Further, I do not believe that the Full Commission's finding—that Plaintiff was at the building on the day of the accident “for the sole purpose of conducting [work for Pontiac Pointe and that] his decision to go up on the roof [did not] deviate from his role as the owner/financial manager of Pontiac Pointe”—is dispositive on the issue of Morgan Motors' liability. Rather, I believe this finding only supports a determination that Pontiac Pointe may also be liable to Plaintiff for his injuries. I agree with the Commission that Plaintiff was acting for the sole benefit of Pontiac Pointe—and thereby deviated from his employment with Morgan Motors—when he traveled to the building to meet with the restaurant manager about the financial performance of the restaurant. However, I believe this deviation from his employment with Morgan Motors ceased when he made the decision to climb on the roof to determine the source of the noise, notwithstanding that this decision might not have been a deviation from his employment with Pontiac Pointe, because this decision conferred an “appreciable” benefit on both his employers: Both had an interest in the maintenance of the building and the HVAC system. See Jackson v. Dairymen's Creamery, 202 N.C. 196, 162 S.E. 359 (1932) (holding that an employee who has deviated from his employment is covered for injuries occurring after he returns to work).
Also, I do not believe the Full Commission's determination that Morgan Motors had no “legal obligation” under its lease to send an employee onto the roof to determine the nature of the noise is determinative of Morgan Motors' liability for Plaintiff's accident. In other words, even if Morgan Motors had no such “legal obligation” under its lease agreement, Morgan Motors still had a significant interest as the building's owner to make sure that its new HVAC system was being properly maintained by its tenant. See Hoffman, 306 N.C. at 507–08, 293 S.E.2d at 810 (stating that “an employer would not be permitted to escape his liability or obligations under the [Workers' Compensation] Act through the use of a special contract or agreement if the elements required for coverage of the injured individual would otherwise exist”). Even if the potential replacement of the HVAC system was merely “speculative and remote,” as found by the Commission, Morgan Motors still had a significant interest, as the owner of the HVAC system and building, in “keeping tabs” on the condition of its $1.3 million investment, notwithstanding any obligation of its tenant to maintain this investment in good repair. Morgan Motors' need to make regular determinations regarding the condition of its investment is bolstered by the Full Commission's finding that Morgan Motors' tenant was not meeting its financial obligation to pay rent.
Finally, I do not believe that the Full Commission's determination that Plaintiff's activity was not “authorized” by Morgan Motors is relevant as to Morgan Motors' liability based on the evidence in this case. There is nothing in the evidence nor did the Commission make any finding to suggest that Plaintiff was expressly prohibited by anyone at Morgan Motors from climbing onto the roof of the building to make an inspection. Rather, the findings by the Full Commission suggest that Plaintiff was the only employee of Morgan Motors who had any involvement with the building. This Court has held as follows:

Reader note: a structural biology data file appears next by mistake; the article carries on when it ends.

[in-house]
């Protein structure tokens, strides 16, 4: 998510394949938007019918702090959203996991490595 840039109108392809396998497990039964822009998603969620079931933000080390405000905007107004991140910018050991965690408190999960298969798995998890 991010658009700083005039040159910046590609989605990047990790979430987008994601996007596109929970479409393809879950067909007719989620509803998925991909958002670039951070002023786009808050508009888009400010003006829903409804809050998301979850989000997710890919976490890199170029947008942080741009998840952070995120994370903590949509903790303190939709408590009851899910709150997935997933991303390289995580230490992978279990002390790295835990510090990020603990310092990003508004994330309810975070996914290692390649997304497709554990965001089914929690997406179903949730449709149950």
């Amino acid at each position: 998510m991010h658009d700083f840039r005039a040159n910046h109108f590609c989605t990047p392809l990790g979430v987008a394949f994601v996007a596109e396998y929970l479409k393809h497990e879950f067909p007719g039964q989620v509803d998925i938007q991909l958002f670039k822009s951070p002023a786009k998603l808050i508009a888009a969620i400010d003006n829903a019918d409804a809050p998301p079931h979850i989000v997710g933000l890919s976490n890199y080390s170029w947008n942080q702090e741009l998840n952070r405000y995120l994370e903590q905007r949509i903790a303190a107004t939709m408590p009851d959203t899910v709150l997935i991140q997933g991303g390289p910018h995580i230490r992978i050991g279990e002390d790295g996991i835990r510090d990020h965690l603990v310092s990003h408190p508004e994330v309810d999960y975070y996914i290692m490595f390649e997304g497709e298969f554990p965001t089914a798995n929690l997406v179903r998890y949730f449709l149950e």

[I]f an employee does something which he is not specifically ordered to do by a then present superior and the thing he does furthers the business of the employer although it is not part of the employee's job, an injury sustained by accident while he is so performing is in the course of employment. This has been characterized as “being about his work.”
Parker v. Burlington Industries, Inc., 78 N.C.App. 517, 519–20, 337 S.E.2d 589, 591 (1985); see also Hensley v. Caswell Action Committee, 296 N.C. 527, 531, 259 S.E.2d 399, 401 (1978) (holding that coverage exists where an employee's actions, though not expressly authorized, are “not so extreme as to break the causal connection between his employment and his [injury]”).
In conclusion, I believe that the actions of Plaintiff as found by the Commission—that Plaintiff climbed onto the roof of the building to determine the source of a noise coming from the HVAC system owned by and paid for by Morgan Motors—served to benefit Morgan Motors to some “appreciable extent,” and that, therefore, these findings do not support a conclusion that Morgan Motors is not liable for the injuries sustained by Plaintiff, notwithstanding that Pontiac Pointe may also be liable for those injuries.
1. Plaintiff also argues that the Commission erred by failing to take into account Morgan Motors' admission that it paid a 2005 bill for a new compressor in the HVAC system. As the payment was for the replacement of the compressor, however, this evidence simply corroborates the fact that the parties acted in accordance with their understanding of the unambiguous obligation of Morgan Motors under Paragraph 6 of the lease to replace HVAC equipment.
2. Though not included in the findings by the Full Commission, the Deputy Commissioner found—and the evidence is uncontradicted—that over $100,000.00 of the loan proceeds funded spent a new HVAC system for the building.
Judge CALABRIA concurs.Judge DILLON dissents by separate opinion.